The COVID-19 pandemic appears to have left no industry untouched. Even businesses considered “essential” have been forced to adjust to new requirements and precautions to keep both employees and customers safe. Plumbing is one such industry that has had to evolve as a result of COVID-19.Precautionary measures are not the only effects COVID-19 has had on plumbing services, though. The toilet paper shortage and its consequences will surely bring new plumbing industry challenges in the wake of the pandemic.
Federal and State Requirements for the Plumbing Industry
Though plumbing is considered an essential business and open for services during the COVID-19 pandemic, there are federal requirements to keep the plumbing industry safe. In the list of professions deemed essential to keep open during the COVID-19, plumbing is listed as necessary to continue services.
“Workers such as plumbers, electricians, exterminators, and other service providers who provide services that are necessary to maintaining the safety, sanitation, and essential operation of residences…”
Though the plumbing industry is allowed to continue services, there are certain requirements plumbers must follow to keep themselves and their clients safe from COVID-19 transmission.
Guidelines for Protecting the Health and Safety of Plumbing Industry Employees and Customers
Plumbers are required to take extra precautions to maintain their safety and that of their customers during COVID-19. The International Association of Plumbing and Mechanical Officials (IAPMO) issued a guide on how to reduce coronavirus exposure when providing services.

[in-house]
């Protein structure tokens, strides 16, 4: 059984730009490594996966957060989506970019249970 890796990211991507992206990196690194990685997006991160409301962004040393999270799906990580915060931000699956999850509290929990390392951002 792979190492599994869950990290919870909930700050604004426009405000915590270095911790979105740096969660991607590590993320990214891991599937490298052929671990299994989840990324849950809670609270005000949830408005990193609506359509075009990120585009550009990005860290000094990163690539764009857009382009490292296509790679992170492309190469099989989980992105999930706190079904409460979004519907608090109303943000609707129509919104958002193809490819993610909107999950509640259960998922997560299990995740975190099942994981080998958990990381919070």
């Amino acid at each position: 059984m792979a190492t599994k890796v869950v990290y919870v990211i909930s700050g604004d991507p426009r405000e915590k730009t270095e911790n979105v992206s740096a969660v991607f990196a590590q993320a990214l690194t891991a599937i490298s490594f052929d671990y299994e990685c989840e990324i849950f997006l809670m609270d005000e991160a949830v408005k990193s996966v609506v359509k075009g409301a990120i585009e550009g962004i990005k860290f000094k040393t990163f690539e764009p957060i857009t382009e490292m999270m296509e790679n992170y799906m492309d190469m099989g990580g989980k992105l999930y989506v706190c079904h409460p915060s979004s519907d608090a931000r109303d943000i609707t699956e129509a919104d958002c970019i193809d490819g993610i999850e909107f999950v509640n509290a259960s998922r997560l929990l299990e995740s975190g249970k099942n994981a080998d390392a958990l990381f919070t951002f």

While plumbing already requires employees to maintain protective measures such as gloves and hand washing, the COVID-19 crisis has led to other health measures to protect both plumbers and clients. To enforce social distancing even while on the job, plumbers are encouraged to maintain a 6-foot distance between other people and to wear personal protective equipment (PPE), such as gloves and a full face shield to be worn over safety glasses.
The IAPMO guide also issued precaution with plumbing coworkers. Ideally, plumbing tools should not be shared with coworkers and all tools handled should be thoroughly sanitized to prevent any risk of transmission as much as possible.
Common Plumbing Issues During the Pandemic
The pandemic has brought a host of plumbing issues. The toilet paper shortage has led to numerous plumbing problems from substitutes that are not as sewer friendly.
Toilet Paper Shortages Lead to Using Non-Sewer Friendly Substitutes
As much of the country has unfortunately realized, there has been a toilet paper shortage. A combination of hoarding shoppers and flaws in supply chains resulted in empty aisles and a rush to buy any toilet paper substitute.